Greek Shipowners outline industry’s future challenges at Delphi Economic Forum


The representatives of the Union of Greek Shipowners mapped out the positions of the world’s largest shipping company, pointing out that the sector does not need more regulations, but better ones.

In this context, it was emphasized that the environmental and political agenda of the European Union must take into account the irreplaceable, strategic role of Community shipping, while it is vital that safety is the guiding principle for all environmental regulations.

As, as the UGS representatives mentioned, there is no single solution that fits all shipping sectors, Greek shipping is in a very good position to respond and adapt to the ESG era as a leader in the implementation of innovative, technological developments.

“Superiority of Europe”

The speech of the president of the Union of Greek Shipowners, Melina Travlos, at the Opening Session, at the Delphi Economic Forum, was characteristic. She, institutionally representing the leading branch of the national economy, Greek shipping, pointed out that it is the superweapon of Europe. “It is a national, economic partner. Provider of billions of euros in maritime foreign exchange, employer of hundreds of thousands of direct and indirect jobs and a steady investor in other sectors of our national economy as well. It is a national capital, identified with national pride. The national beneficence and social solidarity towards the homeland, towards Greek women and Greek citizens, is consistent, silent, broad”.

According to Ms Travlos, “our navy is our history. The new order of things has a new challenge, a new philosophy. An order where “business” and “well-being” coexist. Where the center is human beings. The one where the “I” recedes and the “we” takes its place again. Sustainable development requires sustainable people. Let’s put “well-being” back at the center of development and new data. The protection of human value and coexistence is the challenge, but also the only solution. Our future, the future of humanity, is only humanity itself. We are”.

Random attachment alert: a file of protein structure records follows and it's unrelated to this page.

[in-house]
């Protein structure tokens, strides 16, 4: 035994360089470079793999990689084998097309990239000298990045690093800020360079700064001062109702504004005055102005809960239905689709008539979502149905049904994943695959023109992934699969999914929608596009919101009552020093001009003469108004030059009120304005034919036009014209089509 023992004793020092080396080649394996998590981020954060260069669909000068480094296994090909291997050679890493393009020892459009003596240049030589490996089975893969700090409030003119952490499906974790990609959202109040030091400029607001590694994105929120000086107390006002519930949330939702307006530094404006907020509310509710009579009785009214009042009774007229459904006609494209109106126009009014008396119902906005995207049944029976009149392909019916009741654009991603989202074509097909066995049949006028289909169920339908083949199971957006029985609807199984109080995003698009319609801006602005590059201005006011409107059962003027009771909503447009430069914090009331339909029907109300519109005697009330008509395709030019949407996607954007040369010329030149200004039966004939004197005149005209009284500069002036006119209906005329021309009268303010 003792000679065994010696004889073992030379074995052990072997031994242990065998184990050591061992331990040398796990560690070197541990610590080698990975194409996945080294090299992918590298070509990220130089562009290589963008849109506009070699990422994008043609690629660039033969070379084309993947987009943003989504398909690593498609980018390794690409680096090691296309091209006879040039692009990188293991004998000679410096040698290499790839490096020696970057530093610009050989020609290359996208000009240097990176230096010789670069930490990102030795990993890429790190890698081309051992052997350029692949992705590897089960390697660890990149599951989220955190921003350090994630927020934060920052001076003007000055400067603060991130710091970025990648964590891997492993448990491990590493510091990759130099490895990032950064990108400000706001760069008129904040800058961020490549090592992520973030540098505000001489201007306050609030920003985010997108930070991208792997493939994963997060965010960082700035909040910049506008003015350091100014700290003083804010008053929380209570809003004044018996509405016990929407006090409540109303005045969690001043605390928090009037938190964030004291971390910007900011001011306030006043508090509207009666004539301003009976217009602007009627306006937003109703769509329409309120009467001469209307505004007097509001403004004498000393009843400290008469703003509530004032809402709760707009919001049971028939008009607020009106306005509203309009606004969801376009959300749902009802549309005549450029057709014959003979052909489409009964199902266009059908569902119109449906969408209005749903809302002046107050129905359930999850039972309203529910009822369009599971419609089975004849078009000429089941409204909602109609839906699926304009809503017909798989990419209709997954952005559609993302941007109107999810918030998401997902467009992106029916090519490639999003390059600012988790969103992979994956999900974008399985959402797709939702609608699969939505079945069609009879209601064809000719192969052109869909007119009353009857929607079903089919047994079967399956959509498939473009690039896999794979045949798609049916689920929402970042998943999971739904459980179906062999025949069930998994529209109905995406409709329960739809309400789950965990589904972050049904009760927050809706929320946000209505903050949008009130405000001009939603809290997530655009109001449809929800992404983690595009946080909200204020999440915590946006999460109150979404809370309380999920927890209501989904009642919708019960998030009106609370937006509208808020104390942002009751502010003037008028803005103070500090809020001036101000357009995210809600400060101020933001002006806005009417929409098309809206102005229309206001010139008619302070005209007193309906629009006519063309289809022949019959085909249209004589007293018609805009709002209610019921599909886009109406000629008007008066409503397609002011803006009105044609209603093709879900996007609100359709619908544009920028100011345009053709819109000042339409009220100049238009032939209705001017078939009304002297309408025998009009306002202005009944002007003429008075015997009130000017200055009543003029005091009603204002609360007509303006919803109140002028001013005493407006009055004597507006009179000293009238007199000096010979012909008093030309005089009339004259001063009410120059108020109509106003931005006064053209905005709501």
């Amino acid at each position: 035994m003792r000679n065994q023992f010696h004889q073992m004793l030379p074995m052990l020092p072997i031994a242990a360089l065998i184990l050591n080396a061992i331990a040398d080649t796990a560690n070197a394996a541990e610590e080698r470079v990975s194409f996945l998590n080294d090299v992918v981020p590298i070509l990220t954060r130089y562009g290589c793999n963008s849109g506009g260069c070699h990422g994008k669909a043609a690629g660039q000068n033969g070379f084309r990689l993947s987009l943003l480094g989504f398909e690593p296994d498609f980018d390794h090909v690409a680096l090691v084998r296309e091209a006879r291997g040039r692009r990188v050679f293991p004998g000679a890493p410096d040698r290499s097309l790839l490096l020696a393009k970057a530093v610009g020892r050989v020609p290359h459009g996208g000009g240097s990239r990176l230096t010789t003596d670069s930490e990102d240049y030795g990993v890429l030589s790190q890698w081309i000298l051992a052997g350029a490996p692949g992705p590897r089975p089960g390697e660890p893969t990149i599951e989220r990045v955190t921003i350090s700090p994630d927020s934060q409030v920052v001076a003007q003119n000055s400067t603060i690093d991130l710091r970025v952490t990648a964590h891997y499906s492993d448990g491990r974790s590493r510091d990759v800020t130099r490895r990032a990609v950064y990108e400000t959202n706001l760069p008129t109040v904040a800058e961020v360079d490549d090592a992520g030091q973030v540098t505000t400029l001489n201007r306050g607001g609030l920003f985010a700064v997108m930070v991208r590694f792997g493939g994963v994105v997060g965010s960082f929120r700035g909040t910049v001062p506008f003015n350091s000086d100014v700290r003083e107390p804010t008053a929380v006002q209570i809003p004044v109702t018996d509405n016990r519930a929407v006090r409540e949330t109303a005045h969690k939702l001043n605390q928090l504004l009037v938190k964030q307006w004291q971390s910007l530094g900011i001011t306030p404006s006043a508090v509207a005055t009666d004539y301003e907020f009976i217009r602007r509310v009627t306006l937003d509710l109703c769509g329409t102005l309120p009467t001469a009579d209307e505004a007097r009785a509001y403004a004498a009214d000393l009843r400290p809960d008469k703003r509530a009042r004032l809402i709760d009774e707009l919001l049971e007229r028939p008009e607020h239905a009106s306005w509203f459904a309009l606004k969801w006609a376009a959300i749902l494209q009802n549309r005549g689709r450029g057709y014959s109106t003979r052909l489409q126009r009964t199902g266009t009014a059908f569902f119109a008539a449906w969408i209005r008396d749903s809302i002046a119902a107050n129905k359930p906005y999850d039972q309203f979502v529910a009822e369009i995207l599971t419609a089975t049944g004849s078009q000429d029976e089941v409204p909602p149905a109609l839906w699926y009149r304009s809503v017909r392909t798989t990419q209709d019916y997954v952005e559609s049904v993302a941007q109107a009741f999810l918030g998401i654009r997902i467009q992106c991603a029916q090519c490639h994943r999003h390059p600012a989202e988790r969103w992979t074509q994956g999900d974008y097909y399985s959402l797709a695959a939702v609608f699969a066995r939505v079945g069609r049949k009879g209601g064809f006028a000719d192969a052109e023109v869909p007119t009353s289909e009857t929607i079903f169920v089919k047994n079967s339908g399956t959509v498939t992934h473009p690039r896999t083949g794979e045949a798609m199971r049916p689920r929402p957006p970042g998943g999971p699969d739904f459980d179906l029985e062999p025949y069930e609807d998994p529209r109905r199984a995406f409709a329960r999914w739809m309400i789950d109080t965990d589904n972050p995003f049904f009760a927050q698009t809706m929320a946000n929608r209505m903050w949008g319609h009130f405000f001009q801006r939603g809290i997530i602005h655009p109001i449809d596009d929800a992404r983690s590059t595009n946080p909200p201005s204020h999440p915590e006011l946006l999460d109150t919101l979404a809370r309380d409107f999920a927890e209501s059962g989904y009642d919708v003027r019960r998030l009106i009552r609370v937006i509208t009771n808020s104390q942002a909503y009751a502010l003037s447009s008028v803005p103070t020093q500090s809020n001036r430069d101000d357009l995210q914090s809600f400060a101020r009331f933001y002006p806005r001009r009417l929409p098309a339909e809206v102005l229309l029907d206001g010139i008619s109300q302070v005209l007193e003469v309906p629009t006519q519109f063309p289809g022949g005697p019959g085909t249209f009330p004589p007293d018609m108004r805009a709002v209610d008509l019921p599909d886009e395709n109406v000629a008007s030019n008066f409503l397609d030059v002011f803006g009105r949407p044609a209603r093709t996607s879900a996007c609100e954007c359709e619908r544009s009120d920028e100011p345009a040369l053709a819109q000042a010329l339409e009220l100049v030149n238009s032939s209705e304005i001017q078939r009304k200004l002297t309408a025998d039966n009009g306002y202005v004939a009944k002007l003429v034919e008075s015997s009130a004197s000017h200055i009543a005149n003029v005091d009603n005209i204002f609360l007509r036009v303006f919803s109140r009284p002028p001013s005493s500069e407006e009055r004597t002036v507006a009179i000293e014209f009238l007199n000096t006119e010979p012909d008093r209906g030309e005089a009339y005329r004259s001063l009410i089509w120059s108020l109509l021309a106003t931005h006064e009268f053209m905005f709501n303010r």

“Structural weaknesses in the revised EU ETS”

For his part, the vice-president of the UGS, Antonis Laimos, said, among other things, that “legislative regulations of horizontal application of the EU often do not take into account the unique characteristics of the shipping sector and the social and economic impact they have. There are structural weaknesses in the revised EU ETS, which includes shipping. It is important that we try to shape the new regulations so that they can achieve their objectives without overburdening the end consumer.”

Mr. Lemos stressed that Greek shipping is in a very good position to respond and adapt to the new era, remaining loyal to its long-standing commitment to environmental protection. H also noted the vital role of shipping in the global economy, ad its continued contribution during the covid pandemic.

“Commitment to the goal of decarbonisation”

Dimitrios Fafalios, secretary of the UGS, stressed the need for global regulation to avoid distortion of competition, and the need for a balance between efficiency and decarbonisation, as well as the need for safety. Alternative fuels and technologies, which are not yet available, should be safe, seaworthy and available globally in sufficient quantities, he noted.

“Shipping needs better, not more regulation”

Regarding the need to move towards “green shipping”, UGS treasurer Ioannis Xylas underlined that the commitment and coordination of all parties involved is vital for the decarbonisation of shipping. “We need better regulations, not more regulations,” he stressed. Shipping has a lot of specialized know-how about what is applicable and appropriate for the needs and the way each shipping sector operates, as there is no one solution that fits all sectors, noted.

“Additional Challenges”

Finally, Ioannis Lyras, a member of the Union’s Board of Directors, noted that the shipping industry, which is already the most energy-efficient way of transporting goods, is fully committed to the goal of decarbonisation, despite the fact that it is a sector that is absolutely dependent on fossil fuels. Its decarbonisation primarily requires the production in sufficient quantities of alternative sustainable fuels and technologies, which are not yet available, as well as the cooperation and commitment of a significant number of other stakeholders, such as producers, fuel suppliers, shipyards and engine manufacturers. Bulk/tramp shipping, which carries 86% of the world’s maritime trade in energy, raw materials, grains and other agricultural products, faces additional challenges due to its global activity and the way it operates, in which the operator that commercially operates the vessel ( charterer) holds a structural role. The strategic role of EU shipping, guaranteeing the security of supply of the EU’s energy sources and other essential goods from different regions of the world, needs to be better recognized by EU institutions and policy makers. This will be achieved if regulations are adopted with a Flag State approach, taking due account of the need for European shipping to remain sustainable and globally competitive,” he said.



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